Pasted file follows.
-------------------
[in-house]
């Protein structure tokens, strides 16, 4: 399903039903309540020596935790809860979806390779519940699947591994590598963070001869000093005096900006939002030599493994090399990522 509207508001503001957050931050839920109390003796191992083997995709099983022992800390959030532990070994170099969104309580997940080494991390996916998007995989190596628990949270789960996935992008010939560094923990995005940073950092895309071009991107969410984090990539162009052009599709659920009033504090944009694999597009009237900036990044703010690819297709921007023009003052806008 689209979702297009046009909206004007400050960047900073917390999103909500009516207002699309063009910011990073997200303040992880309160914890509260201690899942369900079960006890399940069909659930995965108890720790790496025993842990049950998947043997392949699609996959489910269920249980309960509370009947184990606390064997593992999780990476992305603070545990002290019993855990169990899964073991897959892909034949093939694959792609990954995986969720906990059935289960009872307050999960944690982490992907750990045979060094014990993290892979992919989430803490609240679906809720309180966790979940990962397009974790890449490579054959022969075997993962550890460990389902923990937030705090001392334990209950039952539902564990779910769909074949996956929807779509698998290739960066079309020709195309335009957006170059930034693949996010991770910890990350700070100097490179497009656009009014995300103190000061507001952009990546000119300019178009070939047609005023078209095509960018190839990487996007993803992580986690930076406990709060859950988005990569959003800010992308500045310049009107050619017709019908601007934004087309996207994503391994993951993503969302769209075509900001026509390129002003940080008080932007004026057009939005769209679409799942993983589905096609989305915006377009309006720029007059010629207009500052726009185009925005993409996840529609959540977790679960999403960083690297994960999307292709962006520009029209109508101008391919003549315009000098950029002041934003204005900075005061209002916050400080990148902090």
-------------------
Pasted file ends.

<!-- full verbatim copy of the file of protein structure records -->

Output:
[in-house]
């Protein structure tokens, strides 16, 4: 399903039903309540020596935790809860979806390779519940699947591994590598963070001869000093005096900006939002030599493994090399990522 509207508001503001957050931050839920109390003796191992083997995709099983022992800390959030532990070994170099969104309580997940080494991390996916998007995989190596628990949270789960996935992008010939560094923990995005940073950092895309071009991107969410984090990539162009052009599709659920009033504090944009694999597009009237900036990044703010690819297709921007023009003052806008 689209979702297009046009909206004007400050960047900073917390999103909500009516207002699309063009910011990073997200303040992880309160914890509260201690899942369900079960006890399940069909659930995965108890720790790496025993842990049950998947043997392949699609996959489910269920249980309960509370009947184990606390064997593992999780990476992305603070545990002290019993855990169990899964073991897959892909034949093939694959792609990954995986969720906990059935289960009872307050999960944690982490992907750990045979060094014990993290892979992919989430803490609240679906809720309180966790979940990962397009974790890449490579054959022969075997993962550890460990389902923990937030705090001392334990209950039952539902564990779910769909074949996956929807779509698998290739960066079309020709195309335009957006170059930034693949996010991770910890990350700070100097490179497009656009009014995300103190000061507001952009990546000119300019178009070939047609005023078209095509960018190839990487996007993803992580986690930076406990709060859950988005990569959003800010992308500045310049009107050619017709019908601007934004087309996207994503391994993951993503969302769209075509900001026509390129002003940080008080932007004026057009939005769209679409799942993983589905096609989305915006377009309006720029007059010629207009500052726009185009925005993409996840529609959540977790679960999403960083690297994960999307292709962006520009029209109508101008391919003549315009000098950029002041934003204005900075005061209002916050400080990148902090």